Attack detection and prevention systems
Even though there are firewalls and antiviruses on the perimeter of the corporate network, some attacks still penetrate security barriers. Such attacks are called hybrid attacks, and they include all the latest sensational epidemics – Code Red, Nimda, SQL Slammer, Blaster, MyDoom, etc. Attack detection technology is designed to protect against them. However, the history of this technology began much earlier – in 1980, when James Anderson proposed using event logs to detect unauthorized actions. It took another ten years to move from the analysis of logs to the analysis of network traffic, where searches for signs of attacks were conducted.
Over time, the situation has changed – it was necessary not only to detect attacks but also to block them until they reach their goal. Thus, the attack detection systems made a logical step forward (and maybe to the side since the classical systems are still actively used in networks, and they haven’t yet invented alternatives in the internal network). The attack detection systems combined the existed technologies and began to skip all network traffic (to protect a network segment) or system calls (to protect an individual node), which allowed achieving 100% blocking of detected attacks.
Then the story repeated: personal systems appeared that protected workstations and mobile computers, and then there was a logical merger of personal firewalls, attack detection systems and antiviruses, and this was almost an ideal solution for protecting a computer.
It is known that it is easier to prevent a fire than put it out. The situation is similar in information security: it is necessary to detect all vulnerabilities and eliminate them before they are discovered by attackers. Security scanners (or security analysis systems) work both at the network level and at the level of an individual node. They serve this purpose. The first scanner looking for holes in the UNIX operating system was COPS, developed by Eugene Spafford in 1991, and the first network scanner was Internet Scanner, created by Christopher Klaus in 1993.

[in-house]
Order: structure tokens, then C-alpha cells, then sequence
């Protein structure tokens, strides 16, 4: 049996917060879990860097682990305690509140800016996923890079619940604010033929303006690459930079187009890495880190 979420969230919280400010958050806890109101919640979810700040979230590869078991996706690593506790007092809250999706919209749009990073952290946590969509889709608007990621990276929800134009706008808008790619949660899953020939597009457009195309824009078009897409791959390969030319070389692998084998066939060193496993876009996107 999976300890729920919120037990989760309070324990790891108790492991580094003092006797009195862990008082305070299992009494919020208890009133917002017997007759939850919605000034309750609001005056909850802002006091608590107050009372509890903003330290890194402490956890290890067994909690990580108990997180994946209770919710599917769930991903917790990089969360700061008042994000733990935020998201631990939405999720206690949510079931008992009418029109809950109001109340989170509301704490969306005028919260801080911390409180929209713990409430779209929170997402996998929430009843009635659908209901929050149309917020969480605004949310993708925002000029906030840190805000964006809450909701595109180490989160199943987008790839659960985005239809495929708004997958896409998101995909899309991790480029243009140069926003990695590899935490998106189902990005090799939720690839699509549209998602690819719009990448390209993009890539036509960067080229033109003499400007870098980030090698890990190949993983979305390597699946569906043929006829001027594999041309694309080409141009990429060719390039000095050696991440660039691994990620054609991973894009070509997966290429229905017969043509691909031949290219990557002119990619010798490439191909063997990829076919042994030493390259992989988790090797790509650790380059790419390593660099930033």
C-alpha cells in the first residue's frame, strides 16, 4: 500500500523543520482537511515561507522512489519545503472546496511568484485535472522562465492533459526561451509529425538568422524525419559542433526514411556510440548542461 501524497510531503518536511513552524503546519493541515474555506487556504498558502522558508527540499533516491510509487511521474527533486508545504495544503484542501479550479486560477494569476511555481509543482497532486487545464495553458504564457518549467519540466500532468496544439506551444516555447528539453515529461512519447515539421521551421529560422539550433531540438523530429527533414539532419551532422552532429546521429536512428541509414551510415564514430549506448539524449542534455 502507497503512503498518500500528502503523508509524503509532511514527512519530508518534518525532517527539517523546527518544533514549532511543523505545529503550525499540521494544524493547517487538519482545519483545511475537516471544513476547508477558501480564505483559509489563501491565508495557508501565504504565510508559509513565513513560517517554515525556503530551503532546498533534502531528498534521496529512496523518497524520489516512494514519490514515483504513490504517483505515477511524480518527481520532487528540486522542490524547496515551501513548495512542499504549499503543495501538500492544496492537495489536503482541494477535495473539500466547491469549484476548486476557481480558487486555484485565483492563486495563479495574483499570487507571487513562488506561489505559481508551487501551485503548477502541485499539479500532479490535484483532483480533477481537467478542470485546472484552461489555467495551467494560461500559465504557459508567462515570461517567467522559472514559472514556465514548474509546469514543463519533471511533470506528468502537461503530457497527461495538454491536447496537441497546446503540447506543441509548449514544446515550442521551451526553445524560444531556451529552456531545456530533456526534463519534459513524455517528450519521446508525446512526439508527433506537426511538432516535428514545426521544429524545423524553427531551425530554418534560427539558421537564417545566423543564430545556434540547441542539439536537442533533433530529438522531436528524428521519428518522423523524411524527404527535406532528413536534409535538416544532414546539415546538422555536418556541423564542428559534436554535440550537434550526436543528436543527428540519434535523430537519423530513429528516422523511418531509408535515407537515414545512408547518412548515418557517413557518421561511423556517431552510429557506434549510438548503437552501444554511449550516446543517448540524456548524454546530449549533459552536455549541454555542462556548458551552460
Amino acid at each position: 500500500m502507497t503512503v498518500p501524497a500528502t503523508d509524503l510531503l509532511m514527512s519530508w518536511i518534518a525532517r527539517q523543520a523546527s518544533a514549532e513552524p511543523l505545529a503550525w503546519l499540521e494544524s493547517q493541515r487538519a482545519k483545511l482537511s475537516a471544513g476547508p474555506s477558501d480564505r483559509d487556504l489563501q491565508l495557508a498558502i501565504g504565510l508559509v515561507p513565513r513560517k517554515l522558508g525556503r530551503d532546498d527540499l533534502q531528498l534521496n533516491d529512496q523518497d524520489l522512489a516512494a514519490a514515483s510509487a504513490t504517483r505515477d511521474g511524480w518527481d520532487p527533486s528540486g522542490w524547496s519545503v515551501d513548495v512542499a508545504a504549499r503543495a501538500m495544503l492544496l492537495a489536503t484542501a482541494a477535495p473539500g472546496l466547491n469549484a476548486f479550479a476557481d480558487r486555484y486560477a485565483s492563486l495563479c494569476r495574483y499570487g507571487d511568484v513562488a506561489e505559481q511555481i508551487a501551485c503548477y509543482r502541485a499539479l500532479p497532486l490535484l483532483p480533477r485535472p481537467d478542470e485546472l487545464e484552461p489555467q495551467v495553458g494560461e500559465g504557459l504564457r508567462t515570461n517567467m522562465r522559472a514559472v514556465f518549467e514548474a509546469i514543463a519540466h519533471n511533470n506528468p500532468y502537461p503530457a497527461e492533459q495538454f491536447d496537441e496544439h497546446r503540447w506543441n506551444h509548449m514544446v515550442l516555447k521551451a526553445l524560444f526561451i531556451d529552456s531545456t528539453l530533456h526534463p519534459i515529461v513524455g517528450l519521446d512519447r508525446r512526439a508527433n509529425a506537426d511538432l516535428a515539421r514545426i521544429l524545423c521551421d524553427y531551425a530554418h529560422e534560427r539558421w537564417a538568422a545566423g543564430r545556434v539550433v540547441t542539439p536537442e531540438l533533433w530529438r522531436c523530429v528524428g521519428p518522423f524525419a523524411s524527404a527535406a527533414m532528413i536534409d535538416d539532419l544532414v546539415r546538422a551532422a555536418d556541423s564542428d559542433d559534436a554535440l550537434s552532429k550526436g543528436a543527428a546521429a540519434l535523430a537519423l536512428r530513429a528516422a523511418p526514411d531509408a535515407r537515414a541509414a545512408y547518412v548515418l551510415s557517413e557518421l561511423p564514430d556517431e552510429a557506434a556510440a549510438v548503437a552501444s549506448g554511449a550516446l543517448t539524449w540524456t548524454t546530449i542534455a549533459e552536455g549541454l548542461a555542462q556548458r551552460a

Currently, there is a gradual integration of attack detection systems and security scanners, which makes it possible to completely exclude a person from the process of detecting and blocking attacks, focusing attention on more important activities. The integration is as follows: the scanner that detects the hole instructs the attack detection sensor to track the corresponding attack, and vice versa: the sensor that detects the attack gives the command to scan the attacked node.
The market leaders for intrusion detection systems and security scanners are Internet Security Systems, Cisco Systems and Symantec.
Content and anti-spam systems
So, we found a means of protection from viruses, worms, and Trojans. And what to do with spam, leakage of confidential information, downloading unlicensed software, aimless walks of employees on the Internet, reading jokes, online games? All of the protection technologies described above can only partially solve these problems. However, this is not their task. Other decisions come to the fore here – email and Web-traffic monitoring tools that control all incoming and outgoing electronic correspondence, as well as allowing access to various sites and downloading files (including video and audio files) from them (and to them).
This actively developing area in the field of information security is represented by many well-known manufacturers – SurfControl, Clearswift, Cobion, TrendMicro, Jet Infosystems, etc.
Corporate networks use some other protective technologies – although very promising but not widespread. Such technologies include PKI, security event correlation systems, and systems for the uniform management of heterogeneous security features. These technologies are in demand only in cases of effective use of firewalls, antiviruses, access control systems, etc. Only a few of the thousands of companies have grown up to using correlation technologies, PKI, etc.